The most blatent rumor in American history is probably of the most mundane event.  On March 5, 1770, a group of Boston street kids decided to abuse and taunt a local soldier with snowballs, rocks and oyster shells.  The soldier called for help, his colleagues arrive, and a mob of people now face them, heaving abuse and projectiles.  Someone yells, someone panics, a shot is fired, more shots, and five people lay dead.  In any other case, this would have been a direct end to a small local disturbance.  Yet two Bostonians, artist Henry Pelham and silversmith/engraver/professional pain-in-the-ass Paul Revere, create a scene for the public where the merciless soldiers are mowing down innocent civilians with smiles on their faces.  To add insult to reality, they labeled the incident a “Massacre.”

The rumor has stuck to the point that this local disturbance is officially called the Boston “Massacre.”  It wasn’t the only name it had–John Adams named it the more-benign “Slaughter on King Street”, which sounds mercifully like a Wes Craven gorefest.   Children all across the United States have shocked in horror at the mass slaughter of civilians…oh wait, there were only FIVE casualties.  The Turks killing thousands of Armenians in 1915 is a massacre.  The millions of deaths in the Holocaust is a massacre.   The millions that died of starvation due to tyrannical policies in the former Soviet Union and China is a massacre.  Yet five deaths doesn’t even warrant a front page in the local paper today.  The word “Massacre” was chosen deliberately: to paint the occupying British army as a brutal army of subjugation, not as a hapless tool of misguided imperial policy.  It was one of the first documented uses of “spin” in American history, and it wouldn’t be the last. 

New York City is the base for the other great rumor.  We all know the story of how Peter Minuit, director-general of the colony of New Netherland, “bought” Manhattan Island from the Native Americans for $24.  Today’s scholarship proves this wasn’t true: the agreement between the Lenape and the Dutch West India Company was more of a treaty of defense than an actual sale of land, with goods exchanged to seal the deal.  The one piece of evidence linked to this event is a letter by Minuit’s secretary, Peter Schaghen, to his superiors in Amsterdam.  The letter states that the Dutch “bought the island mannahattas from the wild men…”  Schaghen did not understand Lenape, so he probably wrote what he assumed was a real estate deal.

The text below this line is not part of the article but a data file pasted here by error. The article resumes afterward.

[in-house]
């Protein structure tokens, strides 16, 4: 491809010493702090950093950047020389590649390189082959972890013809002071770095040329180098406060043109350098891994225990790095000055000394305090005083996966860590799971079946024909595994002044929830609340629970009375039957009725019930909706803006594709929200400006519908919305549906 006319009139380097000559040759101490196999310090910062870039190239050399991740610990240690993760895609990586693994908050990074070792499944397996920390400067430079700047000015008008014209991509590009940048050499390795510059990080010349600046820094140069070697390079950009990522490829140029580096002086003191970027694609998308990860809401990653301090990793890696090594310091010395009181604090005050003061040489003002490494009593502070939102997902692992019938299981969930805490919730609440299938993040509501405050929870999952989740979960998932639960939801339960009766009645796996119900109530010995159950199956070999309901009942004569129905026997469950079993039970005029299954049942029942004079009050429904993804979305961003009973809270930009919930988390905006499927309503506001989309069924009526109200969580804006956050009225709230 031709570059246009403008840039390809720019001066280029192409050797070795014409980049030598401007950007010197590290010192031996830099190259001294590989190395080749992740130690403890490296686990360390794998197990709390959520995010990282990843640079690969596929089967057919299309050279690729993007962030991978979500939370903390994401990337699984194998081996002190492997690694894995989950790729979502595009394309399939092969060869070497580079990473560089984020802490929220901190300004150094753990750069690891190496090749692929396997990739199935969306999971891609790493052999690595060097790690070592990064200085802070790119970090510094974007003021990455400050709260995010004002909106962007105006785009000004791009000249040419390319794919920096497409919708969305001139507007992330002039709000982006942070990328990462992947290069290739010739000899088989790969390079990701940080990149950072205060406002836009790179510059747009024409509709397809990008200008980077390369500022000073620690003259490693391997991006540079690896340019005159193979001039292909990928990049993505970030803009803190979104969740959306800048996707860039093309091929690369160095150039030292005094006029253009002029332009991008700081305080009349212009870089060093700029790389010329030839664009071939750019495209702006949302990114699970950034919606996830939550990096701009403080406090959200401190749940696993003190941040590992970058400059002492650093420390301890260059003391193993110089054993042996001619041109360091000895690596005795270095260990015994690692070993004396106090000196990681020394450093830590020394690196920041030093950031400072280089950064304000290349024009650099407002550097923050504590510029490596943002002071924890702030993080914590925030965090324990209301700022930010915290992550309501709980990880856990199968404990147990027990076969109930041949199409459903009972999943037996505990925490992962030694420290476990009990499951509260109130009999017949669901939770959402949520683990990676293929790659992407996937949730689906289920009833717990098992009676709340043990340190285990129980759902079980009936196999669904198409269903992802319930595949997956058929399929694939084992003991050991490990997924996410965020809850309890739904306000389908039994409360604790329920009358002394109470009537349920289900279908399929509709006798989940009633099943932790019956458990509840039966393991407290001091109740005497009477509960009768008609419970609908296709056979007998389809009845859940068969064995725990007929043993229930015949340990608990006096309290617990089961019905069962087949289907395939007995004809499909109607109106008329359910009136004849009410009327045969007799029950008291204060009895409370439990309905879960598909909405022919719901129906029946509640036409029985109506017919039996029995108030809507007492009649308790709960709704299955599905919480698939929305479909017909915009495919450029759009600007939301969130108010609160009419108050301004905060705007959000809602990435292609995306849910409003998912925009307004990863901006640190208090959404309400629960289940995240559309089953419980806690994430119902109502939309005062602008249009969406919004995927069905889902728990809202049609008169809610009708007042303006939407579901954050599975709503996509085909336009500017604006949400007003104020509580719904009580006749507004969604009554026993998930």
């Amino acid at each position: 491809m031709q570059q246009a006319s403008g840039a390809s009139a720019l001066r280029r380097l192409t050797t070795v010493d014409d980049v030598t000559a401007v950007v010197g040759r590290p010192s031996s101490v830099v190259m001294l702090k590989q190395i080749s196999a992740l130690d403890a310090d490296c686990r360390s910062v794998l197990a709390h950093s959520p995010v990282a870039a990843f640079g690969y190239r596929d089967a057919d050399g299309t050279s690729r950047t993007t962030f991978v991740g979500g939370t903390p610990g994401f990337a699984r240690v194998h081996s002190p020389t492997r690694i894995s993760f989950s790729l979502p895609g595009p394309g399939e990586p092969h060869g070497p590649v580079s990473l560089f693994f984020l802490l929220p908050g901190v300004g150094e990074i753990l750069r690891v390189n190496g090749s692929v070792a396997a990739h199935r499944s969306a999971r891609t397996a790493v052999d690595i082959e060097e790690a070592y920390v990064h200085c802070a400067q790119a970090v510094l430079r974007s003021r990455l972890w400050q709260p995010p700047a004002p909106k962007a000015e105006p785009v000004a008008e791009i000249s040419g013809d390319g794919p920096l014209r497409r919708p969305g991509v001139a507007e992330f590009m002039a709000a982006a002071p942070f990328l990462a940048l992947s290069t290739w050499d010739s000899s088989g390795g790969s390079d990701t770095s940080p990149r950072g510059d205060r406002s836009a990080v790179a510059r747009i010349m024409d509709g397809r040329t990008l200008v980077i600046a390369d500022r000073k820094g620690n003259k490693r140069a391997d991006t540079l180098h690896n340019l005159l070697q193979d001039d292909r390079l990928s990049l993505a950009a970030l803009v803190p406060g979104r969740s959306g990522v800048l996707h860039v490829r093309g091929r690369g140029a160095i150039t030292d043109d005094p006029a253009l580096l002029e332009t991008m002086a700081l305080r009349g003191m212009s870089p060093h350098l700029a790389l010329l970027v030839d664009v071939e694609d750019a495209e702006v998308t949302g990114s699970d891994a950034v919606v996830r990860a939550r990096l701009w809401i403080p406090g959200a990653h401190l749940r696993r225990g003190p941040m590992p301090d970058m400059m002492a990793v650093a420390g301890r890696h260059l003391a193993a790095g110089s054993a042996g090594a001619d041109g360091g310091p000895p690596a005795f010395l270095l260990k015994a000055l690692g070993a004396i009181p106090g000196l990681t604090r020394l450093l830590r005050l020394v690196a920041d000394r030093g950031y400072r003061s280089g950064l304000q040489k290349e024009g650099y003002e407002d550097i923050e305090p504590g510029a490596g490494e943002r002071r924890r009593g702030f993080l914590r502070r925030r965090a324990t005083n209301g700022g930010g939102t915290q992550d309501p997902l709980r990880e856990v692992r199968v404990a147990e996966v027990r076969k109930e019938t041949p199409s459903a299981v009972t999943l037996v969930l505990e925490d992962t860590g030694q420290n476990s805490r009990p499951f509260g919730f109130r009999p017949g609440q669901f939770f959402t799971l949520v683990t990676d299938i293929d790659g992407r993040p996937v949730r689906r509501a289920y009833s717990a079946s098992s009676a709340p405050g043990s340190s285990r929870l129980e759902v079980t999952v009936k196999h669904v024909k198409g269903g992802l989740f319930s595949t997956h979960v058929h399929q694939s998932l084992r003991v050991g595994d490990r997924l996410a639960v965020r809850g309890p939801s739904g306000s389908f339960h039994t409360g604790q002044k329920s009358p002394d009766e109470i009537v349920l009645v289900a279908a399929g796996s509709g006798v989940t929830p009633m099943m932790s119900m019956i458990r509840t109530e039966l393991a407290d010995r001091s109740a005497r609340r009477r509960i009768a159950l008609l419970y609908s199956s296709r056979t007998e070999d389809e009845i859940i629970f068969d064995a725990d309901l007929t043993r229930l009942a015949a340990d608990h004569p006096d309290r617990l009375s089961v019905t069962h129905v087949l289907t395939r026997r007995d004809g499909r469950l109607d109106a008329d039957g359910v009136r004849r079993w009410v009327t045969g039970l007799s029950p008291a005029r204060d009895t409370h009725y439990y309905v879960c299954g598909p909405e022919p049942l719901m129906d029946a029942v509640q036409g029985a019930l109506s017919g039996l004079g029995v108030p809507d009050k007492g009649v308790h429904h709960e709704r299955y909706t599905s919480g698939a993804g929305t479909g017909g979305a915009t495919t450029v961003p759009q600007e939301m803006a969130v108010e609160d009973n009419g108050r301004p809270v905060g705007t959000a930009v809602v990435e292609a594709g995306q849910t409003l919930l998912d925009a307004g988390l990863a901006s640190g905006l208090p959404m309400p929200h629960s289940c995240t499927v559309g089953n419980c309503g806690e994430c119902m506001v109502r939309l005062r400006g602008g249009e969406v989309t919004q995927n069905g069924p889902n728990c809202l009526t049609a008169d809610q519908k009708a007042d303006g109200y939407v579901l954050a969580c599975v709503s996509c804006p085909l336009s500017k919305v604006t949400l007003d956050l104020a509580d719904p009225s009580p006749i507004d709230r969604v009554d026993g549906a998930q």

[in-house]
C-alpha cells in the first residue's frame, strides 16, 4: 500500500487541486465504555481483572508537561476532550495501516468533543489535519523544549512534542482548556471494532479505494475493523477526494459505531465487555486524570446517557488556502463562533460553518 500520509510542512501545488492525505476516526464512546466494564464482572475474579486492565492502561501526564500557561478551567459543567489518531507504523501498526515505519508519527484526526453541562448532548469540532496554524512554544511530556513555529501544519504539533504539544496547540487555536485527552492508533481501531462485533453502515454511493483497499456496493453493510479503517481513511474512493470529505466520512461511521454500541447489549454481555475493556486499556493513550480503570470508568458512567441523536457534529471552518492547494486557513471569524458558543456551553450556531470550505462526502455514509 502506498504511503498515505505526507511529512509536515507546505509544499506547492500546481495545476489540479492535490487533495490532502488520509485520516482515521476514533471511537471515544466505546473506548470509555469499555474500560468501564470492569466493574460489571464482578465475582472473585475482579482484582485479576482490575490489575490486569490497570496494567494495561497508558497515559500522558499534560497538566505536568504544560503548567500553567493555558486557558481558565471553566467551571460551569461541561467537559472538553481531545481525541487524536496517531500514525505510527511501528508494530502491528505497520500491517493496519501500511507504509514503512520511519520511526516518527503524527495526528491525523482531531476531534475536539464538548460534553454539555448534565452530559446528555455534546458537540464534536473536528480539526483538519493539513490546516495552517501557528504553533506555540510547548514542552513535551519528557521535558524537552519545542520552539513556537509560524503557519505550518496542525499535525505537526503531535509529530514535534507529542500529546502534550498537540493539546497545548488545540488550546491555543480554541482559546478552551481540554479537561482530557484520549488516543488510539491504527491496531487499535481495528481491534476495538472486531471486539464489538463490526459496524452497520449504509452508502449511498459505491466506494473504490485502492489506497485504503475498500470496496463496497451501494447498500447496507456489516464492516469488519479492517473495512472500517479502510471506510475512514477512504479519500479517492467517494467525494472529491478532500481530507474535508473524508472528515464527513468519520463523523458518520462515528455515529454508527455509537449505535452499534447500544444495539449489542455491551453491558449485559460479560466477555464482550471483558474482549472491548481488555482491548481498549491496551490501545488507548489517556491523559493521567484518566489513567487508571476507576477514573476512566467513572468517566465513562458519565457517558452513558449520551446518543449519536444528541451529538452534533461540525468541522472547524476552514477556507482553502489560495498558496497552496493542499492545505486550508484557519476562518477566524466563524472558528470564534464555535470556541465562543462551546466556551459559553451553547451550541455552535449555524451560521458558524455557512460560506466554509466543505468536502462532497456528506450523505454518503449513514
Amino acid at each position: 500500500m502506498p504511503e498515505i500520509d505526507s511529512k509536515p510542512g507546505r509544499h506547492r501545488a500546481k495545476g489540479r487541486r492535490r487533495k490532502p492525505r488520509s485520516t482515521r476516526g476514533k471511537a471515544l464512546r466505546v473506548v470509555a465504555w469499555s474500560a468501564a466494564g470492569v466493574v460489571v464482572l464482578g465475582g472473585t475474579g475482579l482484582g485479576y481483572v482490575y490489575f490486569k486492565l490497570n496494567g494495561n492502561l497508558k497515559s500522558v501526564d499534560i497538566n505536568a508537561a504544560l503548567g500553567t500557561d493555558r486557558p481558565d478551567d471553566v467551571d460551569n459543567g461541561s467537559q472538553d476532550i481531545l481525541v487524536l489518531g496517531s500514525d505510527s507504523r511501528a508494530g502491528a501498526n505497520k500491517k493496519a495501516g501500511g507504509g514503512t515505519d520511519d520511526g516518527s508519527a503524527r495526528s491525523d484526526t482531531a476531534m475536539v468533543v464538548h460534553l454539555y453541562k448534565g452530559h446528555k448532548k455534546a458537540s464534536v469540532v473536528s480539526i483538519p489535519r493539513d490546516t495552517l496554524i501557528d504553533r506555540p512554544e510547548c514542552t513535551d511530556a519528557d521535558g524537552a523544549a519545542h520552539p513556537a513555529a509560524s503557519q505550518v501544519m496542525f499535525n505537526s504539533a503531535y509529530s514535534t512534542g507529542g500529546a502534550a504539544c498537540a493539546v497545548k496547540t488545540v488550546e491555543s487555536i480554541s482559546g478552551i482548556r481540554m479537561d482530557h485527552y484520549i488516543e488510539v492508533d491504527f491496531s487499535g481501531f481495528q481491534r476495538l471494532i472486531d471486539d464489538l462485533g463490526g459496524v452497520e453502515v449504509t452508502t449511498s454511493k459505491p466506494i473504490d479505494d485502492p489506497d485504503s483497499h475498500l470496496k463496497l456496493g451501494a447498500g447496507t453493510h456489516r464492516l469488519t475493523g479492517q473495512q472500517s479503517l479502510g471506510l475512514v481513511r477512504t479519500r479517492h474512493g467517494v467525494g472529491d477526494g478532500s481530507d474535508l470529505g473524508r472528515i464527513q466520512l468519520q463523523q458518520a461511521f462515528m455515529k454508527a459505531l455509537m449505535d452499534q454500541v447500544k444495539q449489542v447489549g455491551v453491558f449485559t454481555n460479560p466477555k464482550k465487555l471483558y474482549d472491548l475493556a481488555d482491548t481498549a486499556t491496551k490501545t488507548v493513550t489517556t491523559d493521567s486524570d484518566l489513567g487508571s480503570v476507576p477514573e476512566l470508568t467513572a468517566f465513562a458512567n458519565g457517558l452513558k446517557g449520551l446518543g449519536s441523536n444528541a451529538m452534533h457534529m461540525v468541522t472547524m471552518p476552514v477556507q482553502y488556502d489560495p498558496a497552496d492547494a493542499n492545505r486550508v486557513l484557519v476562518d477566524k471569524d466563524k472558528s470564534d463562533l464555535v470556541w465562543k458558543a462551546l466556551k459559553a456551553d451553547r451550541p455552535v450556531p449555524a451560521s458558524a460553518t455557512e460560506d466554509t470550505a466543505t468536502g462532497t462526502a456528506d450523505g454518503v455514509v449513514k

The $24 story, however, traces its origins to English chroniclers of later centuries, especially those from Puritan New England.  It got its final version in Knickebocker’s History of New York, a pseudo-history of Dutch New York written by Washington Irving, an author well-regarded in his time, but today considered something of a hack.  Both sources had the same agenda–to make the Natives and the Dutch look as stupid as possible.  Since the English takeover of New Netherland in 1664, the English attempted to rewrite the history of the area by diminishing the role of the Dutch period and virtually wiping out a place for Native Americans.  Never mind that the Dutch system of capitalism and representative government proved more a model for American society than England’s staid social structure.  Nor that government systems such as the Iroquois League have formed the basis for our own founding documents about government. 

The truth is that we’ll never know the full story of these events.  The only people that know what happened that snowy night in March in 1770 were the soldiers and colonists at the scene.  Only Minuit and the Lenape can give you a true telling of their meeting.  Even with that, there’s no guarantee you’ll get an unbiased account.  One of the bases of current social studies instruction is to help students think critically–to question and critique the sources around them.  The best way to do that is to use different points of view so that students can see what is fact and what isn’t, at least to their eyes.

I teach about the “Massacre” using three sources.  First, I tell my students that something happened in Boston.  I then have them describe each of my three sources in detail.  The first is Pelham and Revere’s famous print of the “Massacre.”  Second is the mid-19th century painting by Alonzo Chappell showing a more realistic scene.  Last is the event as depicted in the HBO miniseries John Adams.   I put as little input as possible: it’s more important that they see what is real and what is “spun.”  In comparing and contrasting the sources, my kids start to understand that there is no one “story.”  Multiple sources are needed to get a clearer picture.

Nevertheless, as long as people want to be in on the big secret, rumors will spread on half the information given.  Unfortunately, it’s in our nature.  Just make sure that all the facts are there before spreading rumors to the point that they end up in textbooks.

By the way, that Paul Revere would’ve made a fortune today.  Imagine him covering the O.J. trial–I wonder who’d be smiling.